Picks and Pans Review: Talking With...
updated 09/27/1993 AT 01:00 AM EDT
•originally published 09/27/1993 AT 01:00 AM EDT
LOOKING FOR A ROOM OF HER OWN
"I SPENT THE FIRST TWO WEEKS OF MY life in Tulsa, the next two weeks in New Orleans and then...Venezuela," says Kale Wheeler, 38. "It seems like I've always lived out of a suitcase." The daughter of an American Exxon executive, Wheeler grew up in South America. "For me, the United States was trips I made to Florida with my mother and my two younger sisters, and the fitting rooms of Jordan Marsh department store, where my mother would buy our clothes three sizes large—for the long haul," she says. "Although I wanted to believe that I was a South American, the South Americans wouldn't have me."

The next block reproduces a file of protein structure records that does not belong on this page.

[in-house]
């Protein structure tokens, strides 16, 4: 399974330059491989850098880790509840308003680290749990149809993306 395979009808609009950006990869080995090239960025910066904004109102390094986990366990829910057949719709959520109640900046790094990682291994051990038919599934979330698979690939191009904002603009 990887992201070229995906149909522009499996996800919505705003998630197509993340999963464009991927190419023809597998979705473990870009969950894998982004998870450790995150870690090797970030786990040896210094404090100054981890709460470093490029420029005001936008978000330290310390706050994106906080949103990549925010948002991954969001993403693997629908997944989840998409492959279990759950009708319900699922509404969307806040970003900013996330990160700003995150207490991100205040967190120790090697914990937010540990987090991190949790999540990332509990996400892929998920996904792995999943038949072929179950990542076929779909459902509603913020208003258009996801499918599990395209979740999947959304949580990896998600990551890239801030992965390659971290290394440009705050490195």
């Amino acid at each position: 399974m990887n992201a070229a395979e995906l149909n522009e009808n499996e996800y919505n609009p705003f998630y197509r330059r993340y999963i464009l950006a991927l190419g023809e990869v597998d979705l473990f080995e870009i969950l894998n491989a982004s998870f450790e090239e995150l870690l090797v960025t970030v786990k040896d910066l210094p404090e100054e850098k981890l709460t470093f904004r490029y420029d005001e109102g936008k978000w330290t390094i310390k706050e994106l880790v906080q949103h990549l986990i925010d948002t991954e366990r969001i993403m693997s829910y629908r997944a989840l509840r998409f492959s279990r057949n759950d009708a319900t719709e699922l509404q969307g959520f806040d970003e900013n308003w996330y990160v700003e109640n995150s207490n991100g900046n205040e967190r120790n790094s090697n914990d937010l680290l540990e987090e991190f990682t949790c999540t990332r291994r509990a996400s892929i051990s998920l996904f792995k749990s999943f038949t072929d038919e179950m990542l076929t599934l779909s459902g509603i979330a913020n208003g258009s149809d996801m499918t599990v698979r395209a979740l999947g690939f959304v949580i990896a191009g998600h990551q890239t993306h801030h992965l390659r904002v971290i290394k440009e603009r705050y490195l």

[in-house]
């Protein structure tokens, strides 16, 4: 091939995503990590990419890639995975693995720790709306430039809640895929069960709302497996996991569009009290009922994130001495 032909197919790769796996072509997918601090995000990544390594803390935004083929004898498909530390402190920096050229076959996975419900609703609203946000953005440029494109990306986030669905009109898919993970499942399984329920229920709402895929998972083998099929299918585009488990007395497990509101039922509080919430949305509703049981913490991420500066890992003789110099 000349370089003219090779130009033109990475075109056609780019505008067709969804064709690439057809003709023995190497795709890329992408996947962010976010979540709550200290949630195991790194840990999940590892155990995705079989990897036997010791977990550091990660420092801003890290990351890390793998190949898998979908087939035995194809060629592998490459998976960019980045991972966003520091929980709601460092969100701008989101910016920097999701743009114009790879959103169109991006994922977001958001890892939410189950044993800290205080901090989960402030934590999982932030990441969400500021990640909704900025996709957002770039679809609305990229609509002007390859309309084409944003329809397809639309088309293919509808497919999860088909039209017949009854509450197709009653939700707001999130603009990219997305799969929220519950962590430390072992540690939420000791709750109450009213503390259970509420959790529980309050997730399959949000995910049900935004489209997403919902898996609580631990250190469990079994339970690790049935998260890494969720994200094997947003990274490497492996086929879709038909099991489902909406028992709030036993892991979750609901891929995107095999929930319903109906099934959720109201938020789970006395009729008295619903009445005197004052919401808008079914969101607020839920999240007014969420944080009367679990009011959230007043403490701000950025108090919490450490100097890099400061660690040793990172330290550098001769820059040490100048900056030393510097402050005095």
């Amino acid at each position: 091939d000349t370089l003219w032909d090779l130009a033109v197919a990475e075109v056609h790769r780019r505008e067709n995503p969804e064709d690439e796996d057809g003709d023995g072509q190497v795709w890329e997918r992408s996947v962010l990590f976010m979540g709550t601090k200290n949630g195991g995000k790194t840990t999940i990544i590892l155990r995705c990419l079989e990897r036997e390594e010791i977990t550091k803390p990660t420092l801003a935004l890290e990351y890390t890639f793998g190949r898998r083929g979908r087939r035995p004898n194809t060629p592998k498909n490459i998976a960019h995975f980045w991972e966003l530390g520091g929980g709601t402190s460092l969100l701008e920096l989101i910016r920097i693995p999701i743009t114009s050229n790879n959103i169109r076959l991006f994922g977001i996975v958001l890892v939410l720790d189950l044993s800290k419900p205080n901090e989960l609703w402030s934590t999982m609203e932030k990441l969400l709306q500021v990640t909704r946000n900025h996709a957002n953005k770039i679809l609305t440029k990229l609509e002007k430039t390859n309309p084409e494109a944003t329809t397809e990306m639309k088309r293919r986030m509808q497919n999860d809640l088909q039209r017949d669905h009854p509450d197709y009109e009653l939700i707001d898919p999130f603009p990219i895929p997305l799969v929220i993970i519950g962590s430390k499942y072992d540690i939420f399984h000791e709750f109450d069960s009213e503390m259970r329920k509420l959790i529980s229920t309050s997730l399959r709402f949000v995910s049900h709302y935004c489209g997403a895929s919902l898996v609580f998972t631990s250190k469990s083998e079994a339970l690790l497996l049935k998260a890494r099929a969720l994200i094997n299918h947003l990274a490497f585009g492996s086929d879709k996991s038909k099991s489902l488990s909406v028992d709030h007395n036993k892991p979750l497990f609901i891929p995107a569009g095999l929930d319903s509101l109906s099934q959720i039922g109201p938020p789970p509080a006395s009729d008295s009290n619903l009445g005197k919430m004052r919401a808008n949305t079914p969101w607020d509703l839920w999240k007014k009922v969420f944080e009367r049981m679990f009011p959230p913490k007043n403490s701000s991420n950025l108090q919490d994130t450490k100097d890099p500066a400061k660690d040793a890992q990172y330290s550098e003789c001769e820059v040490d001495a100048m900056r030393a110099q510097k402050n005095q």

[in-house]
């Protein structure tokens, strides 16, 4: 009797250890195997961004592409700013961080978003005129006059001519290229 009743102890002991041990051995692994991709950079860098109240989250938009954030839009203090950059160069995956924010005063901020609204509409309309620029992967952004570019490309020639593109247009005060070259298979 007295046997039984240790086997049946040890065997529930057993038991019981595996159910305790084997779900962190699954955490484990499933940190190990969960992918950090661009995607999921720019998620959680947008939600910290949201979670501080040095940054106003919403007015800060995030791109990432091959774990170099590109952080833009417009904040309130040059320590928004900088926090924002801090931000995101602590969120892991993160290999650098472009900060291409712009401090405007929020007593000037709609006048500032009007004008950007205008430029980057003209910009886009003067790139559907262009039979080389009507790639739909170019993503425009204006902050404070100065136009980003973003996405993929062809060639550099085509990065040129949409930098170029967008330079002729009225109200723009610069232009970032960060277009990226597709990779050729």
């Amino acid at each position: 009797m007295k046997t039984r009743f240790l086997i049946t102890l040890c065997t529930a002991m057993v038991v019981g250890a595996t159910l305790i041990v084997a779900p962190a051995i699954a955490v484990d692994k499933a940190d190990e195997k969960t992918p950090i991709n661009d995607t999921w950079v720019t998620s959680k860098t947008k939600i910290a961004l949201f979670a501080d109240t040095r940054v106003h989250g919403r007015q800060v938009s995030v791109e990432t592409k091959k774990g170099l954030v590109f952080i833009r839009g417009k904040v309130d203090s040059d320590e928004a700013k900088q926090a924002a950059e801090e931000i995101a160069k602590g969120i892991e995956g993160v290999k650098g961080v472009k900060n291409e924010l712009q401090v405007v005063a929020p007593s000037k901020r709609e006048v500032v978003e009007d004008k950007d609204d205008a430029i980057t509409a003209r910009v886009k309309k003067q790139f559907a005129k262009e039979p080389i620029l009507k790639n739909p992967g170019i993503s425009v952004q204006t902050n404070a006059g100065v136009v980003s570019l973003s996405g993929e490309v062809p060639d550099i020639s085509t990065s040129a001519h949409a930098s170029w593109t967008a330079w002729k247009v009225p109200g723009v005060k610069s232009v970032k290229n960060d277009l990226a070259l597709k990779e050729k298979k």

From the age of 12, the writer has been searching for her own country. "I'm descended from spirit seekers," she says. "The Scottish Presbyterians on my father's side drove all over Texas in a buggy, preaching." The author's spiritual search intensified when, after receiving a master's in creative writing at Stanford University, she had to choose between "going to write in New York City or taking care of my mother until she died of breast cancer." After choosing the latter, Wheeler, grieving, spent 2½ years at a meditation center in New England and then took short-term vows as a Buddhist nun in Burma. Today she teaches meditation and travels the world with her boyfriend, Jell' Miller, 42, an ordained Buddhist lama. "He speaks Tibetan with a Long Island accent," says Wheeler, adding, "We'd like to settle clown. I've always thought my home was somewhere else, a place I'd come back to. But it has never turned out that way."